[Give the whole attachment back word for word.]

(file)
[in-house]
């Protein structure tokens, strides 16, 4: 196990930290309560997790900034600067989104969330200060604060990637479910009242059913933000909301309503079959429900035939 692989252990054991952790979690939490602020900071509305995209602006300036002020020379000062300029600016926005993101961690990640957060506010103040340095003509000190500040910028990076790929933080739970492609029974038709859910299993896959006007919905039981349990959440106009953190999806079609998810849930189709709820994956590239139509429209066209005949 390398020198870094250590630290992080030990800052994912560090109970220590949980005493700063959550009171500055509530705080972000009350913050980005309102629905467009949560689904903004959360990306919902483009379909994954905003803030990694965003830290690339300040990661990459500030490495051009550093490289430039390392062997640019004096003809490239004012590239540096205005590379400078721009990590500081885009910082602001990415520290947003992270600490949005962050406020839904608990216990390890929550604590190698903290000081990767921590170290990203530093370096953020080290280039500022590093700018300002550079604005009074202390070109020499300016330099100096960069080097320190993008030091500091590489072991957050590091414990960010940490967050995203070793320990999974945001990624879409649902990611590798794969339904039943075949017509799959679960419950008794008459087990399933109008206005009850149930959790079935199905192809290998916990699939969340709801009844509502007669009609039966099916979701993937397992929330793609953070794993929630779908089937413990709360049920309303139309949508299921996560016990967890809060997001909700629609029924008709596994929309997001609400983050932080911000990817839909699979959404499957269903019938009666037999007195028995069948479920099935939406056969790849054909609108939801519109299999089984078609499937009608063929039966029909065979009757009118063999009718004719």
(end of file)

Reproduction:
[in-house]
């Protein structure tokens, strides 16, 4: 196990930290309560997790900034600067989104969330200060604060990637479910009242059913933000909301309503079959429900035939 692989252990054991952790979690939490602020900071509305995209602006300036002020020379000062300029600016926005993101961690990640957060506010103040340095003509000190500040910028990076790929933080739970492609029974038709859910299993896959006007919905039981349990959440106009953190999806079609998810849930189709709820994956590239139509429209066209005949 390398020198870094250590630290992080030990800052994912560090109970220590949980005493700063959550009171500055509530705080972000009350913050980005309102629905467009949560689904903004959360990306919902483009379909994954905003803030990694965003830290690339300040990661990459500030490495051009550093490289430039390392062997640019004096003809490239004012590239540096205005590379400078721009990590500081885009910082602001990415520290947003992270600490949005962050406020839904608990216990390890929550604590190698903290000081990767921590170290990203530093370096953020080290280039500022590093700018300002550079604005009074202390070109020499300016330099100096960069080097320190993008030091500091590489072991957050590091414990960010940490967050995203070793320990999974945001990624879409649902990611590798794969339904039943075949017509799959679960419950008794008459087990399933109008206005009850149930959790079935199905192809290998916990699939969340709801009844509502007669009609039966099916979701993937397992929330793609953070794993929630779908089937413990709360049920309303139309949508299921996560016990967890809060997001909700629609029924008709596994929309997001609400983050932080911000990817839909699979959404499957269903019938009666037999007195028995069948479920099935939406056969790849054909609108939801519109299999089984078609499937009608063929039966029909065979009757009118063999009718004719």